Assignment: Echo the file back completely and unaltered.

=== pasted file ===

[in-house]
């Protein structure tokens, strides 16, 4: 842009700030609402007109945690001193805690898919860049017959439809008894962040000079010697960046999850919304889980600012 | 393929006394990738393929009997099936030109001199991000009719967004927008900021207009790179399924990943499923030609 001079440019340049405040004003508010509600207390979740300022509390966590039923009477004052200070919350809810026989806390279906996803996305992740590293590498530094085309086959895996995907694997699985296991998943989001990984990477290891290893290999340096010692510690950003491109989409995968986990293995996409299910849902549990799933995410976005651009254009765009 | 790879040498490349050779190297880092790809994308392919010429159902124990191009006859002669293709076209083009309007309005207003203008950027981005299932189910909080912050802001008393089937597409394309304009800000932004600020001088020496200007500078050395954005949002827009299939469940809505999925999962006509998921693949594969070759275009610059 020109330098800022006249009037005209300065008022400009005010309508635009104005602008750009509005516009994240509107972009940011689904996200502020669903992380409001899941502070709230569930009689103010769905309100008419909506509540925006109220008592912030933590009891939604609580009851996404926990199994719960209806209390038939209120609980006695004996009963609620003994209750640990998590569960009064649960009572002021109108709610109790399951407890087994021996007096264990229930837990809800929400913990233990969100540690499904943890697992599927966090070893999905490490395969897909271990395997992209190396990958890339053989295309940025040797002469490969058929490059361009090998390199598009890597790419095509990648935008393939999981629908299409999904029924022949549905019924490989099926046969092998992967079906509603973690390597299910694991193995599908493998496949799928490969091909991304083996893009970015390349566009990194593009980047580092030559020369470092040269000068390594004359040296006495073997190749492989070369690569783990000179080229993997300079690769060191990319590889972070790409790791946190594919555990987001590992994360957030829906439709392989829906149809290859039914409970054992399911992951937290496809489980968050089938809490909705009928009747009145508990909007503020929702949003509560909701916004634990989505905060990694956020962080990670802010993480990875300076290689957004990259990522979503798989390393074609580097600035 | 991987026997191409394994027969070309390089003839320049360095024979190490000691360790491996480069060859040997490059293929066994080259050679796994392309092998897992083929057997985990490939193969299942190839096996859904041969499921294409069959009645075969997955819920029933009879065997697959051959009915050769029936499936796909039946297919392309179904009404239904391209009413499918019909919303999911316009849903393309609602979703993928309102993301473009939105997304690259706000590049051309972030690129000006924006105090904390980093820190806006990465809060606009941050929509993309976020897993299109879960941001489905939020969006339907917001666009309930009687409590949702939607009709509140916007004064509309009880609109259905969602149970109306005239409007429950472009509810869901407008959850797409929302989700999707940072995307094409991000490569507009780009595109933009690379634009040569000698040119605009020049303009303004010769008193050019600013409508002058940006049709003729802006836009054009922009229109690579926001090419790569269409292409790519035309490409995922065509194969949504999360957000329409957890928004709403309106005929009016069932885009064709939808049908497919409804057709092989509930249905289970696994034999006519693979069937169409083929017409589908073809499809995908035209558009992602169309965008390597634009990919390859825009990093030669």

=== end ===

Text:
[in-house]
């Protein structure tokens, strides 16, 4: 842009700030609402007109945690001193805690898919860049017959439809008894962040000079010697960046999850919304889980600012 | 393929006394990738393929009997099936030109001199991000009719967004927008900021207009790179399924990943499923030609 001079440019340049405040004003508010509600207390979740300022509390966590039923009477004052200070919350809810026989806390279906996803996305992740590293590498530094085309086959895996995907694997699985296991998943989001990984990477290891290893290999340096010692510690950003491109989409995968986990293995996409299910849902549990799933995410976005651009254009765009 | 790879040498490349050779190297880092790809994308392919010429159902124990191009006859002669293709076209083009309007309005207003203008950027981005299932189910909080912050802001008393089937597409394309304009800000932004600020001088020496200007500078050395954005949002827009299939469940809505999925999962006509998921693949594969070759275009610059 020109330098800022006249009037005209300065008022400009005010309508635009104005602008750009509005516009994240509107972009940011689904996200502020669903992380409001899941502070709230569930009689103010769905309100008419909506509540925006109220008592912030933590009891939604609580009851996404926990199994719960209806209390038939209120609980006695004996009963609620003994209750640990998590569960009064649960009572002021109108709610109790399951407890087994021996007096264990229930837990809800929400913990233990969100540690499904943890697992599927966090070893999905490490395969897909271990395997992209190396990958890339053989295309940025040797002469490969058929490059361009090998390199598009890597790419095509990648935008393939999981629908299409999904029924022949549905019924490989099926046969092998992967079906509603973690390597299910694991193995599908493998496949799928490969091909991304083996893009970015390349566009990194593009980047580092030559020369470092040269000068390594004359040296006495073997190749492989070369690569783990000179080229993997300079690769060191990319590889972070790409790791946190594919555990987001590992994360957030829906439709392989829906149809290859039914409970054992399911992951937290496809489980968050089938809490909705009928009747009145508990909007503020929702949003509560909701916004634990989505905060990694956020962080990670802010993480990875300076290689957004990259990522979503798989390393074609580097600035 | 991987026997191409394994027969070309390089003839320049360095024979190490000691360790491996480069060859040997490059293929066994080259050679796994392309092998897992083929057997985990490939193969299942190839096996859904041969499921294409069959009645075969997955819920029933009879065997697959051959009915050769029936499936796909039946297919392309179904009404239904391209009413499918019909919303999911316009849903393309609602979703993928309102993301473009939105997304690259706000590049051309972030690129000006924006105090904390980093820190806006990465809060606009941050929509993309976020897993299109879960941001489905939020969006339907917001666009309930009687409590949702939607009709509140916007004064509309009880609109259905969602149970109306005239409007429950472009509810869901407008959850797409929302989700999707940072995307094409991000490569507009780009595109933009690379634009040569000698040119605009020049303009303004010769008193050019600013409508002058940006049709003729802006836009054009922009229109690579926001090419790569269409292409790519035309490409995922065509194969949504999360957000329409957890928004709403309106005929009016069932885009064709939808049908497919409804057709092989509930249905289970696994034999006519693979069937169409083929017409589908073809499809995908035209558009992602169309965008390597634009990919390859825009990093030669």